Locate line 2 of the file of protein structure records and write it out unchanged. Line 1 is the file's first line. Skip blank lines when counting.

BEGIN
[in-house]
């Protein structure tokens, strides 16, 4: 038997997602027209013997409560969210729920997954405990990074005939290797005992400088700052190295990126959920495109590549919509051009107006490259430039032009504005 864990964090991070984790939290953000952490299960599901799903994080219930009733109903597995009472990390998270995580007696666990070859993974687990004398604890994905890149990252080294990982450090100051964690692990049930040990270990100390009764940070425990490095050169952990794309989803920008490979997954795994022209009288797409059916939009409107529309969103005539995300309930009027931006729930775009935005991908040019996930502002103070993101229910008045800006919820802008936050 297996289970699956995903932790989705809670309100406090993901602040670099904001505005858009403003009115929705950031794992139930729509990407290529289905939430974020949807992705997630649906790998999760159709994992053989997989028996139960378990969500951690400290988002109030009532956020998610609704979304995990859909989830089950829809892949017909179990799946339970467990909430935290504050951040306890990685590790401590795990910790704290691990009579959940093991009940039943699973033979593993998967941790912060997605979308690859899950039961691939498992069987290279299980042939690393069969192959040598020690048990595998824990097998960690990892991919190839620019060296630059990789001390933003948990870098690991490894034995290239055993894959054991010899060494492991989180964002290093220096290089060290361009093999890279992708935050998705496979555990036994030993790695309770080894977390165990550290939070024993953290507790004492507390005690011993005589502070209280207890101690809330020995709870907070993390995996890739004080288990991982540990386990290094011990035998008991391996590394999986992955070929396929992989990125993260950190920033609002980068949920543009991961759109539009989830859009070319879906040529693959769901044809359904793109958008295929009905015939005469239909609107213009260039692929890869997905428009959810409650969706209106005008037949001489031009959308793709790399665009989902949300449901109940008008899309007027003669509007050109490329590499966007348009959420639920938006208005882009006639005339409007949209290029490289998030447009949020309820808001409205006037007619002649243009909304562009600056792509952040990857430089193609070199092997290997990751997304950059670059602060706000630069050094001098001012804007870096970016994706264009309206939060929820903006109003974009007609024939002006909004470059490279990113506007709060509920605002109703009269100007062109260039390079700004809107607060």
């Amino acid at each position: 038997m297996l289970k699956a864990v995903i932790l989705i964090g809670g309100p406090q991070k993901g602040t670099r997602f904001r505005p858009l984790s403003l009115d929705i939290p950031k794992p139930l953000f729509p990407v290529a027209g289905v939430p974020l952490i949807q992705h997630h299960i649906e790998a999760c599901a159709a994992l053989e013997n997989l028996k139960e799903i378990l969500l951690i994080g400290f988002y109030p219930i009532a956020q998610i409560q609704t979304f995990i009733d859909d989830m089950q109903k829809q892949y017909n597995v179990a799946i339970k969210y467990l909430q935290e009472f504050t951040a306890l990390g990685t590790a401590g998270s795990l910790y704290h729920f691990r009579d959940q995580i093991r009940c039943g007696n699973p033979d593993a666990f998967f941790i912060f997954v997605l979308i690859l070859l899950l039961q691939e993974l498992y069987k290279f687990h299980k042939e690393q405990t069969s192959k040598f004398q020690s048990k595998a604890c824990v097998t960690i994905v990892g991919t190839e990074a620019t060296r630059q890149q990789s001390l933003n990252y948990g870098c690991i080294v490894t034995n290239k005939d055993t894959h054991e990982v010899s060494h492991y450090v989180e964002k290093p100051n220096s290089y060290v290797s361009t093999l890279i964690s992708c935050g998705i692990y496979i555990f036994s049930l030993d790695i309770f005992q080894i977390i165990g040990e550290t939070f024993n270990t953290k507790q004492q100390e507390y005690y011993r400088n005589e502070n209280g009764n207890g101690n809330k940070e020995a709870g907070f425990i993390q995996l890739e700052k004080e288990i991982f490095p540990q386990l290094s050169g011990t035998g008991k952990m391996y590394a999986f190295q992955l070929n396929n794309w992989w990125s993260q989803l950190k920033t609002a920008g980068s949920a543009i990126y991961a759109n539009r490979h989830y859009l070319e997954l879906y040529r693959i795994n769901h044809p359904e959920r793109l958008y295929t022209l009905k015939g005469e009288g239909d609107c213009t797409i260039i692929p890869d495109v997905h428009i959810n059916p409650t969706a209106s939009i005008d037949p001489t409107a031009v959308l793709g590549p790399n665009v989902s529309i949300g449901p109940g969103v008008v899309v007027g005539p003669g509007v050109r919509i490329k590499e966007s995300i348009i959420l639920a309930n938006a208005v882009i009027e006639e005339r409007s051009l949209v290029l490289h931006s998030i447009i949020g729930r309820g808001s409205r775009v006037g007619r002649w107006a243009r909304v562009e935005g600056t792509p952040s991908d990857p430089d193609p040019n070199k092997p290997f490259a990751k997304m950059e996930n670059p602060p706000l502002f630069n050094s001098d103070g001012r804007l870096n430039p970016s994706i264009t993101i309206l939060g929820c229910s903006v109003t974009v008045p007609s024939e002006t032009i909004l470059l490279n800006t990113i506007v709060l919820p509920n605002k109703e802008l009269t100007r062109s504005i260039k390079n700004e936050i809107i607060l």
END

């Protein structure tokens, strides 16, 4: 038997997602027209013997409560969210729920997954405990990074005939290797005992400088700052190295990126959920495109590549919509051009107006490259430039032009504005 864990964090991070984790939290953000952490299960599901799903994080219930009733109903597995009472990390998270995580007696666990070859993974687990004398604890994905890149990252080294990982450090100051964690692990049930040990270990100390009764940070425990490095050169952990794309989803920008490979997954795994022209009288797409059916939009409107529309969103005539995300309930009027931006729930775009935005991908040019996930502002103070993101229910008045800006919820802008936050 297996289970699956995903932790989705809670309100406090993901602040670099904001505005858009403003009115929705950031794992139930729509990407290529289905939430974020949807992705997630649906790998999760159709994992053989997989028996139960378990969500951690400290988002109030009532956020998610609704979304995990859909989830089950829809892949017909179990799946339970467990909430935290504050951040306890990685590790401590795990910790704290691990009579959940093991009940039943699973033979593993998967941790912060997605979308690859899950039961691939498992069987290279299980042939690393069969192959040598020690048990595998824990097998960690990892991919190839620019060296630059990789001390933003948990870098690991490894034995290239055993894959054991010899060494492991989180964002290093220096290089060290361009093999890279992708935050998705496979555990036994030993790695309770080894977390165990550290939070024993953290507790004492507390005690011993005589502070209280207890101690809330020995709870907070993390995996890739004080288990991982540990386990290094011990035998008991391996590394999986992955070929396929992989990125993260950190920033609002980068949920543009991961759109539009989830859009070319879906040529693959769901044809359904793109958008295929009905015939005469239909609107213009260039692929890869997905428009959810409650969706209106005008037949001489031009959308793709790399665009989902949300449901109940008008899309007027003669509007050109490329590499966007348009959420639920938006208005882009006639005339409007949209290029490289998030447009949020309820808001409205006037007619002649243009909304562009600056792509952040990857430089193609070199092997290997990751997304950059670059602060706000630069050094001098001012804007870096970016994706264009309206939060929820903006109003974009007609024939002006909004470059490279990113506007709060509920605002109703009269100007062109260039390079700004809107607060």